Walmart Liable for Denying Full-Time Job Coach to Employee with a Disability

By Jeffrey Rhodes August 30, 2022

Takeaway: The reasonable accommodation requirement of the Americans with Disabilities Act (ADA) may require an employer to provide a disabled employee with a full-time aide or job coach.

​The 7th U.S. Circuit Court of Appeals upheld a jury verdict in favor of the Equal Employment Opportunity Commission (EEOC) on behalf of an employee with a disability who was denied the continued use of a job coach.

Beginning in 1998, the Walmart store in Beloit, Wis., employed a cart attendant who was deaf and legally blind and who experienced anxiety. He communicated via sign language, gestures and facial expressions. As a cart attendant, he retrieved shopping carts and flatbed carts from the parking lot, organized the carts and flatbeds near the store, assisted customers with transporting items, and loaded merchandise into customer vehicles.

The cart attendant worked at the Walmart for 16 years, during which time he had three job coaches. His first job coach was his foster mother, legal guardian and caretaker. Then, he had two job coaches who would alternate to provide coverage for him whenever he worked at Walmart.

In 2015, the Beloit Walmart hired a new store manager. Later that year, the shift manager told the store manager that the cart attendant and his job coach were fighting in the parking lot. The shift manager did not witness the alleged incident, and no one called the police or reviewed what had happened.

The store manager decided to observe the cart attendant at work and, after doing so, contacted his foster mother. He told her that the job coach was doing 90 percent to 95 percent of the cart attendant's job. He then suspended the cart attendant and told his foster mom to fill out paperwork as if he was a newly hired employee, including having a physician complete an accommodation medical questionnaire.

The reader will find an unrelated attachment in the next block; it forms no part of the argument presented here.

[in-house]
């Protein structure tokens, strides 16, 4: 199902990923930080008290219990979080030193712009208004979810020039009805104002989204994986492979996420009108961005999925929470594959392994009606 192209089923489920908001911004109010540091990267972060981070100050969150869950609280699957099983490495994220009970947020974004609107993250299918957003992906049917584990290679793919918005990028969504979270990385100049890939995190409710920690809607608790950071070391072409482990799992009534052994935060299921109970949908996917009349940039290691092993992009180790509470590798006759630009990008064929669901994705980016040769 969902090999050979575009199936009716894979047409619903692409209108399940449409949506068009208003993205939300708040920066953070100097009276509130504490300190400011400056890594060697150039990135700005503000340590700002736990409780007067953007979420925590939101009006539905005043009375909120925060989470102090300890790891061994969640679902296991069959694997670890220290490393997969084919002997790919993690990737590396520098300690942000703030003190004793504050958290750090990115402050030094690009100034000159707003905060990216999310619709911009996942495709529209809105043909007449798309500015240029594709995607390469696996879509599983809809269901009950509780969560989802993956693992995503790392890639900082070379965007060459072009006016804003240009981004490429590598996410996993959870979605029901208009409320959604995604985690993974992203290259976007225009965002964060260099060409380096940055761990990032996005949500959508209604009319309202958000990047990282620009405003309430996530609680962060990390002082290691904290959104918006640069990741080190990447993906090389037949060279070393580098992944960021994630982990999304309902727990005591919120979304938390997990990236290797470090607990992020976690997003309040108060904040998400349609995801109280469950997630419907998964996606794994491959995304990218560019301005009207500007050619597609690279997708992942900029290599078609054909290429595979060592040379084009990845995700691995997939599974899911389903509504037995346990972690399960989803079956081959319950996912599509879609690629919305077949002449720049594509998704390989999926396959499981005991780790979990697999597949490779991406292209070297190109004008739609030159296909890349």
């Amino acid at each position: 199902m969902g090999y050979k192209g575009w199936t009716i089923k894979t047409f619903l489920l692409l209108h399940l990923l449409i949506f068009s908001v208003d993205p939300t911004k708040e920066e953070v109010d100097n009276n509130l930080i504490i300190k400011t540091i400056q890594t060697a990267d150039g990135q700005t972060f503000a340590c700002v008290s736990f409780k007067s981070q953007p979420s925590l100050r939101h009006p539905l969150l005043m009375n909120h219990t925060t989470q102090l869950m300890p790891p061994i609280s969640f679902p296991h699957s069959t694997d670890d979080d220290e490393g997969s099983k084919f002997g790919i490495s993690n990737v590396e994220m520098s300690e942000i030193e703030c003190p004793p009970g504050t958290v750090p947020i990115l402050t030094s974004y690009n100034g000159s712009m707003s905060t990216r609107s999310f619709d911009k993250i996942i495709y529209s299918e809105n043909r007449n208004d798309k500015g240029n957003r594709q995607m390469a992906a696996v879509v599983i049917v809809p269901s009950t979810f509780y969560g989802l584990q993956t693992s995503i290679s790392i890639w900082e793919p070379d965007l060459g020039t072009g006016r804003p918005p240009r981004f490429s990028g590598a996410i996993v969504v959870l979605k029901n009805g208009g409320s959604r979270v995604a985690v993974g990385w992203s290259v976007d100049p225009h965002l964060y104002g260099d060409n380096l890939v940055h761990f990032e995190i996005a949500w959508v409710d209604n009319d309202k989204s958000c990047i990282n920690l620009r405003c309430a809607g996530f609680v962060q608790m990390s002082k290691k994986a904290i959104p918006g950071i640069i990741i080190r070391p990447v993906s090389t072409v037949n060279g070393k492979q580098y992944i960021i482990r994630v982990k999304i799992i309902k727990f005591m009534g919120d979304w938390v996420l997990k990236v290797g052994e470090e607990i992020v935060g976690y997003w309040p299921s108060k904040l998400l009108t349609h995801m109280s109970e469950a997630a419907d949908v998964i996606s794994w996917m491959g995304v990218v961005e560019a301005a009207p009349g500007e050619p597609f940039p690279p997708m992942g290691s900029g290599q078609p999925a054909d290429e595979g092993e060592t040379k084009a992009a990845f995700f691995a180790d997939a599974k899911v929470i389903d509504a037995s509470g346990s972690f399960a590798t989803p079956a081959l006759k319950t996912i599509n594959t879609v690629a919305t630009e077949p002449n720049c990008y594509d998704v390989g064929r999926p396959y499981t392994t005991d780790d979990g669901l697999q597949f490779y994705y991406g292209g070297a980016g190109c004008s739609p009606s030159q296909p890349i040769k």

After the suspension, the parties had little communication for almost a year. In March 2016, Walmart sent the cart attendant a letter asking him to continue in the interactive process. But by then, the cart attendant and his foster mother had filed an administrative charge with the EEOC. The EEOC in turn decided to sue Walmart, alleging that Walmart violated the ADA by refusing to allow the cart attendant to continue to use a job coach and by ending his employment.

Walmart moved for summary judgment against the EEOC, asserting that the cart attendant could not perform the essential functions of his job and that full-time job coaches can never be reasonable accommodations. The district court denied the motion, and the case went to trial. The jury delivered a verdict in the EEOC's favor, awarding the cart attendant $200,000 in compensatory damages and $5 million in punitive damages, which the district court reduced to $100,000 to satisfy the statutory damages cap.

After the jury verdict, the EEOC sought equitable relief in the form of $41,224 in back pay, $58,125 in front pay, $4,496 in prejudgment interest, $19,097 for tax consequences and a three-year injunction against Walmart. The district court granted the monetary equitable relief but denied the EEOC's requested injunctive relief.

Walmart appealed the case to the 7th Circuit, and the EEOC cross-appealed the denial of the injunction. On appeal, Walmart argued that a full-time job coach is never a reasonable accommodation under the ADA, that punitive damages should not have been awarded because the theory of liability was novel, and that the district court should have bifurcated the liability and damages portions of the trial.

The 7th Circuit rejected Walmart's argument that a full-time job coach cannot be required as a reasonable accommodation. While the court noted that the ADA does not require employers to pay twice for the same work, it reasoned that the lawsuit did not require Walmart to pay for the job coaches provided. It found that the EEOC presented sufficient evidence to the jury that the cart attendant performed the essential functions of his job and the job coaches only provided limited assistance.

The 7th Circuit further found that it was not novel for Walmart to be required to provide a job coach, as a prior case decision required a school district to provide a permanent aide for a teacher with a disability. Finally, the court found that Walmart had waived any objection to having liability and damages decided at the same time at trial based on its prior agreement to this procedure.

The court similarly rejected the EEOC's request for broad injunctive relief that would have applied to other Walmart employees. It ruled that the district court did not abuse its discretion in rejecting this requested relief. The 7th Circuit thus upheld the jury verdict.

EEOC v. Wal-Mart Stores Inc., 7th Cir., Nos. 20-3473 & 21-1124 (June 30, 2022).

Jeffrey Rhodes is an attorney with McInroy, Rigby & Rhodes LLP in Arlington, Va.



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